Keppeki Danshi! Aoyama-kun – 08

I wonder if there weren’t a lot of viewers who watched a couple of episodes of Keppeki Danshi! Aoyama-kun, felt like they had the measure of it, and moved on.  It’s not as though I’d expect this series to be a hit (it’s not as though more otaku-friendly comedy gems like Tanaka-kun wa Itsumo Kedaruge or Kono Bijutsubu ni wa Mondai ga Aru! were hits either), but for a sizeable chunk of the Western audience especially anything with the “sports anime” tag is pigeonholed and dismissed. It’s a shame more people don’t seem to be tuned in, because they’re missing out on something pretty excellent.

The essence of what makes Aoyama-kun special, for me, is that is takes what could be basic and straightforward and still be passably entertaining, and says “that’s not good enough”.  Obviously we’ve seen relationship triangles in anime romcoms ad nauseam (and I do mean nauseam), but I’ve never seen one portrayed in quite the way this episode did.  The vehicle for this new development is Umeya Tsubasa (Namikawa Daisuke – cast-wise, the rich get richer), a standout first-year in the judo club who’s decided to quit and join the soccer club.  The reason is as simple as it gets – he’s in love with Gotou-san.

“Why do we fall in love with someone?” is a seemingly obvious question that’s not often asked in anime romances, but it’s rather central to the story here.  Who knows why Moka fell in love with Aoyama, a guy who (until recently at least) was literally untouchable.  Why did Umeya – a seemingly sensible and grounded lad – fall for a girl who was madly in love with someone else?  Whether it’s hormones or the red string of fate, the heart wants what it wants.  Umeya’s decision to switch clubs is a huge trauma to the hilariously unhinged judo coach (“Was it my cool coaching style!? Did you not like it?”), who proceeds to shadow his protege through the rest of the episode via a string of preposterous disguises (my favorite was the “wall” poster), but Umeya-kun is determined.

I loved the way this ep used arrows (and accompanying sound effects) to illustrate the absurd romantic tangle playing out – another of the small touches that make Keppeki Danshi! Aoyama-kun special.  Whatever reasons Umeya has for falling for Moka, his approach is dedicated – he first applies himself to helping her clean for Aoyama.  Then he flat-out dedicates himself to getting the two of them together – because that’s what she wants.  His reasoning?  As long as he’s “buried next to her” he’ll be satisfied.  Now that’s devotion – although it was for such men that the term “patient to a fault” was coined…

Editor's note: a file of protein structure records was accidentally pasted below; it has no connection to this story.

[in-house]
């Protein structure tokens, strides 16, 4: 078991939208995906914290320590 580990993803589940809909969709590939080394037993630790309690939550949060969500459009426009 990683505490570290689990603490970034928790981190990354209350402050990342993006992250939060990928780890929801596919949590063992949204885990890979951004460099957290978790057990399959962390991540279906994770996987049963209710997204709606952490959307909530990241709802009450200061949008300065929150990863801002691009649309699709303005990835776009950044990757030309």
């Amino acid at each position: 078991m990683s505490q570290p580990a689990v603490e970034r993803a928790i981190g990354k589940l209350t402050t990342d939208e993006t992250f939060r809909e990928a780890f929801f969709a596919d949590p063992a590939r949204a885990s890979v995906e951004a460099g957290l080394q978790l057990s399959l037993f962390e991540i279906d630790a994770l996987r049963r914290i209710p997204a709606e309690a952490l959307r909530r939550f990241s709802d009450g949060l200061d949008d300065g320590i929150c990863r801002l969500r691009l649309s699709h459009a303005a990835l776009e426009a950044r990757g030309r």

All this builds towards a “date”, in which Umeya invites Gotou-chan and Aoyama both to a cat festival at Inokashira Park Zoo (I can see no evidence such a festival exists, which is for the best as I think I’d have offed myself for missing it if it did).  This is delightfully absurd from start to finish, especially in the reactions of the rather large group of camp followers the star-crossed trio have gathered to watch this all play out.  And things get even more complicated when Mio-chan and her pal Yuri show up (coincidentally it seems).  Yuri is a bemused observer to all this, but Mio is of course very much involved (I adored the way she tried to backtrack after revealing a little too much after she and Aoyama-kun initially see each other).

I don’t think this show is every going to unabashedly become a romcom, but in the last couple of episodes it’s certainly shown that it has what it takes to be an unconventionally successful one.  There’s a lot of trope deconstruction going on here, rather systematically in fact – but there’s more to it than just reimagining cliches through a specific lens.  By taking its oddball characters as seriously as it does,  Keppeki Danshi! Aoyama-kun is presenting something quite original and fresh, and managing to do so week after week.




  1. r

    The earlier episodes of Aoyama-kun were amusing but not something on priority watching list. But lately it seems to have hit its stride, as more characters either get introduced or get more developed. It’s definitely better to have a colorful, likable cast to bounce off Aoyama’s stoicness (I-it’s not that I like big, buxom, genki, Aoyama-contact-compatible Mio or anything, baka!).
    On another subject, please salute Umeya, a man among men. That’s an example of unconditional love, if I’ve ever seen any. Plus it makes one heck of a dynamic here.

  2. For me, it was the Narita episode (#4) where this series really leveled-up, and it’s been consistently there ever since.

    I agree that’s unconditional love all right. Also a pretty good argument for love having conditions.

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